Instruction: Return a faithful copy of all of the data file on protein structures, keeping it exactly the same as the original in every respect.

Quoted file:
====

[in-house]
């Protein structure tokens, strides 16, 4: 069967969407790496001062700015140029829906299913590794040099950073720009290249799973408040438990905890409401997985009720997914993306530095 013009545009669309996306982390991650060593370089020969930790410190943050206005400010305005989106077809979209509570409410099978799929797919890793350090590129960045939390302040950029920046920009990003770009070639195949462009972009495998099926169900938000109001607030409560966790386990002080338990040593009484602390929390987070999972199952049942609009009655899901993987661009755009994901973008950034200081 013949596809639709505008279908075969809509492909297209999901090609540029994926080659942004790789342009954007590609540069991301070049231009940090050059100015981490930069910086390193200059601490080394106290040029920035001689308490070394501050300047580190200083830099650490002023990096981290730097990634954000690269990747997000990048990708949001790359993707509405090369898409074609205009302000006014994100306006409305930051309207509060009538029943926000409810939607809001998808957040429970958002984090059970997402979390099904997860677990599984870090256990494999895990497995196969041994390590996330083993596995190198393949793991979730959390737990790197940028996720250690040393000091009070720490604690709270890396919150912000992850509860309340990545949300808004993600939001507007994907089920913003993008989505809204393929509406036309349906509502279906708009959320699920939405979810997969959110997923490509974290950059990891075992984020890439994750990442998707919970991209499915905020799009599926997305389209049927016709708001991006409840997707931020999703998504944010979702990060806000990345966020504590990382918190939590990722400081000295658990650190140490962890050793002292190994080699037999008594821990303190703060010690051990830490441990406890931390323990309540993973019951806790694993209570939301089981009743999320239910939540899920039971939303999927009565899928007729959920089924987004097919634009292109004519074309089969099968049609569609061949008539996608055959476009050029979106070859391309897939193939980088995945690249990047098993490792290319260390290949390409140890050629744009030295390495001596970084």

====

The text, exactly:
[in-house]
């Protein structure tokens, strides 16, 4: 069967969407790496001062700015140029829906299913590794040099950073720009290249799973408040438990905890409401997985009720997914993306530095 013009545009669309996306982390991650060593370089020969930790410190943050206005400010305005989106077809979209509570409410099978799929797919890793350090590129960045939390302040950029920046920009990003770009070639195949462009972009495998099926169900938000109001607030409560966790386990002080338990040593009484602390929390987070999972199952049942609009009655899901993987661009755009994901973008950034200081 013949596809639709505008279908075969809509492909297209999901090609540029994926080659942004790789342009954007590609540069991301070049231009940090050059100015981490930069910086390193200059601490080394106290040029920035001689308490070394501050300047580190200083830099650490002023990096981290730097990634954000690269990747997000990048990708949001790359993707509405090369898409074609205009302000006014994100306006409305930051309207509060009538029943926000409810939607809001998808957040429970958002984090059970997402979390099904997860677990599984870090256990494999895990497995196969041994390590996330083993596995190198393949793991979730959390737990790197940028996720250690040393000091009070720490604690709270890396919150912000992850509860309340990545949300808004993600939001507007994907089920913003993008989505809204393929509406036309349906509502279906708009959320699920939405979810997969959110997923490509974290950059990891075992984020890439994750990442998707919970991209499915905020799009599926997305389209049927016709708001991006409840997707931020999703998504944010979702990060806000990345966020504590990382918190939590990722400081000295658990650190140490962890050793002292190994080699037999008594821990303190703060010690051990830490441990406890931390323990309540993973019951806790694993209570939301089981009743999320239910939540899920039971939303999927009565899928007729959920089924987004097919634009292109004519074309089969099968049609569609061949008539996608055959476009050029979106070859391309897939193939980088995945690249990047098993490792290319260390290949390409140890050629744009030295390495001596970084």